Duolingo — You may have heard of Duolingo before as it’s been on the market for sometime, this app is completely free and is simple to use. Duolingo sits at the bottom of my list as I feel it does try to move you along a bit too quick and doesn’t really teach you some of the more key components of a language and how to use them in everyday life. Although, with that being said it will still give you a solid base and is better than Rosetta Stone in my eyes.
You may have noticed that I didn’t include Rosetta Stone, what is the most prolific language learning program advertised. I don’t use Rosetta Stone as I find it clunky, unfriendly and the content generally bland, with this article being aimed at the time conscious and also keeping your financial investment to a minimum, I don’t feel Rosetta Stone is your best tool to use.
Rosetta Stone will set you back approx 150–200GBP whereas 6 months membership with Babbel will cost no more than 20GBP total.
Practice with others
In the digital revolution, we now have more ways than ever to communicate with native speakers across the globe. Remember when you were in school and you would write hand letters to a penpal, well no more as we have great online alternatives with websites like Interpal.
Interpal is a community for those who want to exchange languages with others across the world, it’s simple and free to register. The site is very basic, user friendly and all you need to do is create a quick profile showing who you are and what languages you’re looking to learn or even help others with (it wouldn’t be a community if we didn’t help others).
It’s simple to meet others, arrange skype calls to practice language skills with native or exchange messages via IM or email if you wish too.
Watch & Read Foreign Media
One of the best ways to learn a new language is to read articles, listening to music or watch your favourite tv shows/films from your native language in the language which you’ve chosen to pursue.
I’m a big sports fan, so I chose to read Spanish sports websites about the latest news and also watch live football games with the Spanish commentary which was very fun — the Gola!!!!!!! shouted for long periods of time is forever cemented into my memory. I found watching some of my favourite films dubbed in Spanish was very useful too as I already knew the words the character was saying in English so I could then understand how to pronounce the same lines in Spanish, listening to music is also a great tool too — although you don’t have to listen to Enrique Iglesias if that’s not your thing.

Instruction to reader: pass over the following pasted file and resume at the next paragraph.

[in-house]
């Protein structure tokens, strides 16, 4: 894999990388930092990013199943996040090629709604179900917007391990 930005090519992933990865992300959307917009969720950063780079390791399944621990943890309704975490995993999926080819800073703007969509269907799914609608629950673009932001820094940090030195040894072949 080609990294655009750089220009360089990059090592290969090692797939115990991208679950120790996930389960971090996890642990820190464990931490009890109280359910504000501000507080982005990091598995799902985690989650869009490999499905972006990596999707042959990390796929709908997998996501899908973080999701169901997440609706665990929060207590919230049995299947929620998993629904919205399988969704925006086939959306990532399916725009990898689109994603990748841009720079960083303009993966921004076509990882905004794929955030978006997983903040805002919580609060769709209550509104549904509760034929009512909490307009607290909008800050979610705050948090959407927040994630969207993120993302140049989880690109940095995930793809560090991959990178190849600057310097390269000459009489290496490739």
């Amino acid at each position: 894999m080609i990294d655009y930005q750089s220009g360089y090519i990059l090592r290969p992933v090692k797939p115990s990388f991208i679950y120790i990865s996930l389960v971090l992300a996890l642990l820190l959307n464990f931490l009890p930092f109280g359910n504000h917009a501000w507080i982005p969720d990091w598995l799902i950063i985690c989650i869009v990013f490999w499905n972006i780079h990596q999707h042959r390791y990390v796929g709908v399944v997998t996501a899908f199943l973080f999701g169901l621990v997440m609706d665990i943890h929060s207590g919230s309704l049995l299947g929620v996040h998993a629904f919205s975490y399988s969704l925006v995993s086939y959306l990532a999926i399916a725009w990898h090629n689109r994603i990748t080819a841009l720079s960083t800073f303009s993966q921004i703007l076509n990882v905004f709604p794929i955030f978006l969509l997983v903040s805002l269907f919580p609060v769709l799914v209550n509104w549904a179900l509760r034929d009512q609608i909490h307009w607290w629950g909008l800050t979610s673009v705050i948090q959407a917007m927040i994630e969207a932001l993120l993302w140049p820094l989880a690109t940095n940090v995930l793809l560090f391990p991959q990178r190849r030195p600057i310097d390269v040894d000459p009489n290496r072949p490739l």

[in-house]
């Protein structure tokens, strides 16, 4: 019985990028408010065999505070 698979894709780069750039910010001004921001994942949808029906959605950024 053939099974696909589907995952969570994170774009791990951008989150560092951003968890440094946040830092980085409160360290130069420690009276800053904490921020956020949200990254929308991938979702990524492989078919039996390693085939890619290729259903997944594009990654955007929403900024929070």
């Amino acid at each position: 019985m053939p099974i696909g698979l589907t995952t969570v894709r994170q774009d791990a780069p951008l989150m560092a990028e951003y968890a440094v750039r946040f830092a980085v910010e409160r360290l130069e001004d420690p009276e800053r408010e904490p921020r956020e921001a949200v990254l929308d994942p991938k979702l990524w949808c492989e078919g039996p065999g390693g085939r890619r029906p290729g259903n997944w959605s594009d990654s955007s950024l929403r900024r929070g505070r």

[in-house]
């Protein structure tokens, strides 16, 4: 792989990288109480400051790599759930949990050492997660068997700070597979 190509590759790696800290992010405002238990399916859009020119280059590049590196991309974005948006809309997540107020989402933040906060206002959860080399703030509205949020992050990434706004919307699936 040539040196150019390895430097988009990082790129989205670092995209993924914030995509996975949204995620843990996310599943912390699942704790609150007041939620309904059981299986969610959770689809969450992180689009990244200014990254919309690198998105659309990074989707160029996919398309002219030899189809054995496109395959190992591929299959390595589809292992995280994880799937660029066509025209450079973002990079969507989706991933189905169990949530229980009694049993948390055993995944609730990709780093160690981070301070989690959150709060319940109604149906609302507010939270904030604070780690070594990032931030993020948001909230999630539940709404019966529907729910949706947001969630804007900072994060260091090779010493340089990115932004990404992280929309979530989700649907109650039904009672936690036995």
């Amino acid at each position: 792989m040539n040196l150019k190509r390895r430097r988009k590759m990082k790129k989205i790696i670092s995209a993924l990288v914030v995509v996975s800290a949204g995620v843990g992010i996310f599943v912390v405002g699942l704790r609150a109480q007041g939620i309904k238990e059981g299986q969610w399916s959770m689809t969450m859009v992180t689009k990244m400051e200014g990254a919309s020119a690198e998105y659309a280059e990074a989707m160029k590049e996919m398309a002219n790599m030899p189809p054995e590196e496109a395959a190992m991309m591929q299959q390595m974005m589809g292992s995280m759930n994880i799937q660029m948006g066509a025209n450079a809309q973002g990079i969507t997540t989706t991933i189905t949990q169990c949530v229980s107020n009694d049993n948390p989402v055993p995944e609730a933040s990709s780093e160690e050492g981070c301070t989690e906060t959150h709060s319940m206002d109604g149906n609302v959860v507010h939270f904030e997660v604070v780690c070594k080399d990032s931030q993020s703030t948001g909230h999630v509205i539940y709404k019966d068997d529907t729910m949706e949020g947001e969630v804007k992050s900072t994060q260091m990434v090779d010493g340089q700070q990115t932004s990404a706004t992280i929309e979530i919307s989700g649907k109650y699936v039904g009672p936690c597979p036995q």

It’s very easy to access foreign media & film, Netflix has a bunch of foreign films/documentaries on offer and you can easily put subtitles on any film/tv show you watch. You can find a number of websites with a quick Google search to access an encyclopedia of newspaper articles & magazine in any language and I would also suggest using Googles translate tool to translate the language from a website you regularly visit into that of the chosen one you wish to learn.
Find native speakers locally & find language meetup groups
Learning a new language can be even more fun with others and even more so if you can find a native speaker locally with whom you can test your learning on. It’s a big, big world and people of all nationalities live in many parts of the world so it maybe easier to find a native speaker of your chosen language than you think — I managed to find a native Spanish speaker via one my friends after asking around. You can also find groups in your local area who also share your language learning interest and wish to learn with others too.
Plan a trip or study abroad
Sometimes there’s no better way of studying a new language than immersing yourself in the culture of that country and spending time around numerous native speakers to perfect your lingual skills. A number of companies can offer you bespoke packages across any country where you wish to learn the native tongue, for example for Spain, I found a number of packages for language learning retreats in Madrid, Seville & Valencia.
This method won’t be for everyone as finances will dictate if you can do this, however if the option is available it would be worth exploring.
That concludes my tips on how to learn Spanish (or your chosen language of choice) in 8 weeks. Have you used any of these techniques before? did they work? would you add anything else to this list?
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Originally published at stealthesethoughts.com on November 19, 2015.